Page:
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VPN Unlimited is the virtual private network service from software developer KeepSolid. In many ways, it’s similar to the other VPN services we’ve reviewed and recommended. With VPNs, however, small differences can be a big deal, so I put KeepSolid VPN Unlimited through the rigorous testing we’ve subjected its competitors to.
I found a lot to admire about KeepSolid VPN Unlimited. The service takes a no-frills approach, which can have its drawbacks — in this case, fewer VPN servers and supported protocols — but I was impressed by how effective VPN Unlimited was and how its pared-down approach made security simple. Throw in the affordable KeepSolid VPN Unlimited prices — including a lifetime plan — and you have a recipe for a pretty solid (get it?) VPN service.
A VPN service isn’t worth a lick if it can’t do the very basic job of protecting your data online. VPN Unlimited hits this mark, and it makes it fairly easy for even a newbie to connect to a VPN server.
VPNs also perform another duty: Because many people use them to connect to servers in other countries, they can make your internet traffic appear as though it’s coming from another place. A bank website I often use, for example, will not work outside the United States without a VPN, presumably to prevent fraud. If you run into a similar situation, VPN Unlimited can help with that.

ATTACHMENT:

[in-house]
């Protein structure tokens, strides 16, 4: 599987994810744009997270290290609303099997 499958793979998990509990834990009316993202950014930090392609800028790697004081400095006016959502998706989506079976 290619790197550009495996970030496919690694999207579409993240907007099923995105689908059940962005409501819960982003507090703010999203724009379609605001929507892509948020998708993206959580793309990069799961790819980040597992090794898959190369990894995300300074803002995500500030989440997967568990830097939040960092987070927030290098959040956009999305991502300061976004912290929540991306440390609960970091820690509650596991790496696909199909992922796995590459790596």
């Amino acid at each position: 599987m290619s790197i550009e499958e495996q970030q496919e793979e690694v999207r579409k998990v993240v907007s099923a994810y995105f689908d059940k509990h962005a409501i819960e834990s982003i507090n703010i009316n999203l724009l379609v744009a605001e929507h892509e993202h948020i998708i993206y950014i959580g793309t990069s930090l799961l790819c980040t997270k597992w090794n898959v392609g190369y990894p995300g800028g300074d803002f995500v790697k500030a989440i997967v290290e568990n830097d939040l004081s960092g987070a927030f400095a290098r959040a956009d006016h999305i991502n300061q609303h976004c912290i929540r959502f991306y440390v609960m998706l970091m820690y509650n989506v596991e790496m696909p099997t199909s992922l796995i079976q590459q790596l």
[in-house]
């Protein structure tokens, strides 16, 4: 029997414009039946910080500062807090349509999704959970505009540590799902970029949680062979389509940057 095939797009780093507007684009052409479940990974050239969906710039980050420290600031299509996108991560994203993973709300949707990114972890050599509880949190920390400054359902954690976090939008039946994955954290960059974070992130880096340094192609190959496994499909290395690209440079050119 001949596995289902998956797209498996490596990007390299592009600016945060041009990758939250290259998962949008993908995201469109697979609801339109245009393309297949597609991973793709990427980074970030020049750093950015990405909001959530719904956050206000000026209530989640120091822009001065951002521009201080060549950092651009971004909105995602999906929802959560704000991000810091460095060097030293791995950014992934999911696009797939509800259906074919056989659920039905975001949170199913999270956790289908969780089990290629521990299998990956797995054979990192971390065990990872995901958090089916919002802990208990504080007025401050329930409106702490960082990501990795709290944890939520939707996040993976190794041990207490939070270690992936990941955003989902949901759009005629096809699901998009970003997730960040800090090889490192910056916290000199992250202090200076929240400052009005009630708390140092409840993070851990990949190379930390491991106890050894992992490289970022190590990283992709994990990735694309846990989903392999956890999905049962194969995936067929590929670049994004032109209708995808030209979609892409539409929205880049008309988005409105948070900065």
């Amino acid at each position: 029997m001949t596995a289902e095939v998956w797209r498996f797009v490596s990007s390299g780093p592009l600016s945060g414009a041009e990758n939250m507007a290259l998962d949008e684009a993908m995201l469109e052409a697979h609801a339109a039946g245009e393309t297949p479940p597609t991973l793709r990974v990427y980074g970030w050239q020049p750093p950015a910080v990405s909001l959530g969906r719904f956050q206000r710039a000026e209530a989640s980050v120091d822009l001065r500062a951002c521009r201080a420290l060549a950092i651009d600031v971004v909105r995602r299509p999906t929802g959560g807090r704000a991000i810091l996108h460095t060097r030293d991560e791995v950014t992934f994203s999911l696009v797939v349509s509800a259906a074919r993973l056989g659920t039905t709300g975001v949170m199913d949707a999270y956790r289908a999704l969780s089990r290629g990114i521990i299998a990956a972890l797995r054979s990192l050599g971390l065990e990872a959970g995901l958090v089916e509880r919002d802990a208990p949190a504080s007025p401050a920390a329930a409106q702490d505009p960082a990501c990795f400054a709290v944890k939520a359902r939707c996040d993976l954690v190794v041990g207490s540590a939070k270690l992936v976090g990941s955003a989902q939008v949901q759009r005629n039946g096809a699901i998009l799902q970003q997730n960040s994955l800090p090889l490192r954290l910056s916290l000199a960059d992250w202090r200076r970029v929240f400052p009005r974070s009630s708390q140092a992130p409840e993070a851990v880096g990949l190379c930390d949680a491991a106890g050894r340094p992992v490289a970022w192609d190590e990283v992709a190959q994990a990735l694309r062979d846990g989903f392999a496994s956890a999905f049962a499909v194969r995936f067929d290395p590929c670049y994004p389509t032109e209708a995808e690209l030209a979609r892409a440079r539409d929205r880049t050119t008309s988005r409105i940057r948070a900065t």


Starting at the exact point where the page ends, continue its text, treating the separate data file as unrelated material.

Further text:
Then there’s streaming. Let’s say you’re in Peru, and you want to watch the latest season of a show on Netflix. If you’re outside the United States, Netflix may not let you see it. Using a VPN — including VPN Unlimited — can fool Netflix into thinking you’re somewhere you aren’t. The process works in reverse too: If you live in the U.S. and want to watch content that isn’t available in your area, you may be able to use a VPN to unlock regional or international streams.
I tested two streaming video services with VPN Unlimited: Netflix and Amazon Prime Video. First I connected in Houston, where I’m located, and checked out the service’s content libraries, which had everything I’m used to seeing. Then I connected to a server in Mexico City and checked them again. Both services worked, and both services showed me their Mexico-specific catalogs. If you’re outside the U.S. and you try to do the reverse, you should be fine. VPN Unlimited claims support for nearly every major streaming video service, so I don’t see why they wouldn’t also work.
Even the best VPNs are a mixed bag in terms of features. Some are stripped down and focus mainly on core VPN functions, while others offer a whole bunch of extras you may or may not use. VPN Unlimited is more in the former category, leaving out the goodies in favor of a streamlined experience.
VPN Unlimited hits the main features. There’s a kill switch, for example, which will shut down your internet connection if you lose the VPN for a bit. I think every VPN service should have this feature, so I was glad KeepSolid VPN Unlimited included it.
There’s also a DNS Firewall, which will keep an eye out for malware-infected websites so you don’t accidentally install something you’ll wish you hadn’t. Beyond that, VPN Unlimited doesn’t offer many features — but I barely noticed it when I was using the service.